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Rise in Particles in Indoor Air Increases Asthma Symptoms in Children
Researchers at Johns Hopkins found a direct correlation between increasing concentrations of particulate matter (PM) in indoor air and increased asthma symptoms in preschool children. Funded in part by a grant from EPA’s Science to Achieve Results program and the National Institute of Environmental Health Sciences (NIEHS), the study, published in the February issue of Environmental Health Perspectives, evaluated 150 inner city children with asthma in the Baltimore metropolitan area.
Researchers monitored the concentrations of both fine (2.5 microns or less) and coarse (2.5-10 microns) PM in each child’s bedroom. Samples were taken for three days at the start of the study and at 3 and 6 months. The health of each child was assessed through caregiver reports.
Researchers found that a significant increase in asthma symptoms was associated with higher indoor air concentrations of both coarse and fine PM. They found that for every increase of 10 micrograms of coarse PM per cubic meter of air (μg/m3), there was a 6 percent increase in the number of days the children displayed the asthma symptoms of coughing, wheezing, or chest tightness. Similarly, an increase in fine PM by 10 μg/m3, resulted in a 7 percent increase in the number of days the children were wheezing severely enough to limit their speech and a 4 percent increase in the number of days that rescue medication was used by the children.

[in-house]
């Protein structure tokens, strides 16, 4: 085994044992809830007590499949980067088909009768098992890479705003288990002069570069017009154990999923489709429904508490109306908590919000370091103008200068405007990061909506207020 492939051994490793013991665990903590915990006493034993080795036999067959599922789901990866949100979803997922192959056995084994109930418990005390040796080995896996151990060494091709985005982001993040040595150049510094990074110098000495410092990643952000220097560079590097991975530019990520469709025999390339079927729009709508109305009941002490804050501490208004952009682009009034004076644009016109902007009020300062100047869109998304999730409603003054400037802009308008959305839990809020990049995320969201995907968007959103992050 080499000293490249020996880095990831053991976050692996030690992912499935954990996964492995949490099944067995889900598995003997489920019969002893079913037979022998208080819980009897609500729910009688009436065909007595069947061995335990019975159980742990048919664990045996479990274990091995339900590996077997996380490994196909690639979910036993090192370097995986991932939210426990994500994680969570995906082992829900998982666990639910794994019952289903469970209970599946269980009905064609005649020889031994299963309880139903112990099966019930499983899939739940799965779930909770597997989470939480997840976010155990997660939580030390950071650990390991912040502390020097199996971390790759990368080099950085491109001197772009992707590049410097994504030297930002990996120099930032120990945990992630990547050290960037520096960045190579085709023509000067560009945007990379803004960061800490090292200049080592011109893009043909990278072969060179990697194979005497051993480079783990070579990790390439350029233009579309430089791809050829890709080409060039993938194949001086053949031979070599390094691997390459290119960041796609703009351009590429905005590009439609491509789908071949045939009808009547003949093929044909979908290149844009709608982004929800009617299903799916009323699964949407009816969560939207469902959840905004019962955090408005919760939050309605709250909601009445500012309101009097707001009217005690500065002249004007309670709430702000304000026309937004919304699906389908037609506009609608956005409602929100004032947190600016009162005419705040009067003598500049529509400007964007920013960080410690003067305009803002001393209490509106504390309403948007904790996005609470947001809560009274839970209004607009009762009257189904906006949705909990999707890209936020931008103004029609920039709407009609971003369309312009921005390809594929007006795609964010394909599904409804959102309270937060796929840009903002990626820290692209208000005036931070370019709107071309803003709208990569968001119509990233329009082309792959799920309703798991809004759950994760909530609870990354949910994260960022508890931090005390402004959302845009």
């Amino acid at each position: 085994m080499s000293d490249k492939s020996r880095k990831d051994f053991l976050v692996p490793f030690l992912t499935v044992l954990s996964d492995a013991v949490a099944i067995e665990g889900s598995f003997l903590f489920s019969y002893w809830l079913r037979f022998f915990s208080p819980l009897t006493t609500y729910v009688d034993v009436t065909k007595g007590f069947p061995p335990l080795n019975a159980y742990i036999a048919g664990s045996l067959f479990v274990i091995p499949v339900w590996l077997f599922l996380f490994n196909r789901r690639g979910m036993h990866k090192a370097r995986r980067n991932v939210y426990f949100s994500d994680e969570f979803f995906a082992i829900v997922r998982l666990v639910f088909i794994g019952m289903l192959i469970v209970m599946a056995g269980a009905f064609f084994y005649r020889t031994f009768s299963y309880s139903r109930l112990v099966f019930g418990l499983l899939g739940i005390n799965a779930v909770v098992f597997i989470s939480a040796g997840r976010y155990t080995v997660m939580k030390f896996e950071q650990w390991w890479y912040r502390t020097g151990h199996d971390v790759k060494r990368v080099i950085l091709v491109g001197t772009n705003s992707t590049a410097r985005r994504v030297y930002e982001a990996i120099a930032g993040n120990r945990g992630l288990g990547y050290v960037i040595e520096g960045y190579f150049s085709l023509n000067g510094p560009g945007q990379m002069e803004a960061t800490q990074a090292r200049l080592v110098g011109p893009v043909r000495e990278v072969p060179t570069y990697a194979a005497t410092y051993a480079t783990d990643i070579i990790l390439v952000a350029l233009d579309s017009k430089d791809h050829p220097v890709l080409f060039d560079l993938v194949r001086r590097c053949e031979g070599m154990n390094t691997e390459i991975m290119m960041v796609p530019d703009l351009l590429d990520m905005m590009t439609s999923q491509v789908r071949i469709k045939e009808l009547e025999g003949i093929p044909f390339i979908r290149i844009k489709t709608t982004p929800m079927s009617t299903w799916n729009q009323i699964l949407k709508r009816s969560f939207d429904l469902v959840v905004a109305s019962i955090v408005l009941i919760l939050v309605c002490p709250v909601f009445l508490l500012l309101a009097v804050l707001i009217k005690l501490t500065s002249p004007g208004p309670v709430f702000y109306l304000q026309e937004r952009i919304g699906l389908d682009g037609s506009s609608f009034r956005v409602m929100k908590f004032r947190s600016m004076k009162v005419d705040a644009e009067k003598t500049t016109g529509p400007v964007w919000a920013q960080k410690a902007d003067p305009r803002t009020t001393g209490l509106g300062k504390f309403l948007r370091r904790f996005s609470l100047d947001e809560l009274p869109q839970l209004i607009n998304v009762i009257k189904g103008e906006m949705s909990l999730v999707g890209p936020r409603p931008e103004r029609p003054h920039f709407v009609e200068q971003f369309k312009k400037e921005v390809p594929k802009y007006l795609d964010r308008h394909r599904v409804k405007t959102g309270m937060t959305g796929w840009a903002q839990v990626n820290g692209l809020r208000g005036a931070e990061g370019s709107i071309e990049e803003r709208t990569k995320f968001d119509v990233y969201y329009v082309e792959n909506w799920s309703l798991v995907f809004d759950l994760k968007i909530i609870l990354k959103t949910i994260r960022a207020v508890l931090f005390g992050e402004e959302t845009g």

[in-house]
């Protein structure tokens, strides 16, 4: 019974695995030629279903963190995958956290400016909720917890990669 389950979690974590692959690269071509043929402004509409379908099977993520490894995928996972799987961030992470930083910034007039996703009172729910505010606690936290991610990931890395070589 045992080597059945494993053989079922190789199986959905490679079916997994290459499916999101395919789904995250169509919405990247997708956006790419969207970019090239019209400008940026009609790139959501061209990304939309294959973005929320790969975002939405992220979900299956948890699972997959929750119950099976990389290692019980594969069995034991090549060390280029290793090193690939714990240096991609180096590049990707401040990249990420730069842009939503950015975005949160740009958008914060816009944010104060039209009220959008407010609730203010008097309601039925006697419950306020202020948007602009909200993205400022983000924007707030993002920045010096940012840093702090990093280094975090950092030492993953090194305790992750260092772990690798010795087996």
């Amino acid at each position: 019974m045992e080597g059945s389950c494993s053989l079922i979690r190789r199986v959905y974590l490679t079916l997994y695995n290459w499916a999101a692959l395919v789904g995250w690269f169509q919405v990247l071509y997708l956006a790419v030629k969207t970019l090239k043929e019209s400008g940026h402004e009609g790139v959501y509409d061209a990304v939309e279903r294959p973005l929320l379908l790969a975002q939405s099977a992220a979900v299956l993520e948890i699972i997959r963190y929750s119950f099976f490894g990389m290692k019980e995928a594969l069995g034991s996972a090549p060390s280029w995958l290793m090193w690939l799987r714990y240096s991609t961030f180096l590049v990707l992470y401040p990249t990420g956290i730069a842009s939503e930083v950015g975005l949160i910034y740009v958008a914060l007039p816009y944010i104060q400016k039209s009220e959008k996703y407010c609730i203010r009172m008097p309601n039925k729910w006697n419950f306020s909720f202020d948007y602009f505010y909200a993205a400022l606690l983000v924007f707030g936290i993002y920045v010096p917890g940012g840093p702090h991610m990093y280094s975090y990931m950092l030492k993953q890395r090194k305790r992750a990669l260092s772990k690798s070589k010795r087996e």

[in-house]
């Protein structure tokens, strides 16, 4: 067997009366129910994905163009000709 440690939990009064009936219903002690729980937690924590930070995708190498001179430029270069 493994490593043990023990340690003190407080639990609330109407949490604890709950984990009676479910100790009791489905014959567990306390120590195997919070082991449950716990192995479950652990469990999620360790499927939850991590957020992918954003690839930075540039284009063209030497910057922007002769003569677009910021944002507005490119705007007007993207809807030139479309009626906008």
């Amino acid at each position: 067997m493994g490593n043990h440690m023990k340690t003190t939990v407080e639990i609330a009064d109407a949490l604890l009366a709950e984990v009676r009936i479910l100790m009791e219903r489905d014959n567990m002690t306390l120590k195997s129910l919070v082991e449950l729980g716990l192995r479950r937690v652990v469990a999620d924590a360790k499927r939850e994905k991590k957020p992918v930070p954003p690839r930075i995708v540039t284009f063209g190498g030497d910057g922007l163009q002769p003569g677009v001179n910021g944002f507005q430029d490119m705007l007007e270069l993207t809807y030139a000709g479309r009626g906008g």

The study demonstrated that both indoor coarse and fine PM distinctly affect respiratory health. The researchers found that although both coarse and fine PM increased asthma symptoms, only an increase in fine PM resulted in an increase in the number of days the children needed medication. The researchers also found a striking relationship between indoor air fine PM exposure and exercise-related asthma symptoms. The researchers concluded that decreasing PM concentrations in indoor air could provide a way to improve the health of children who have asthma.
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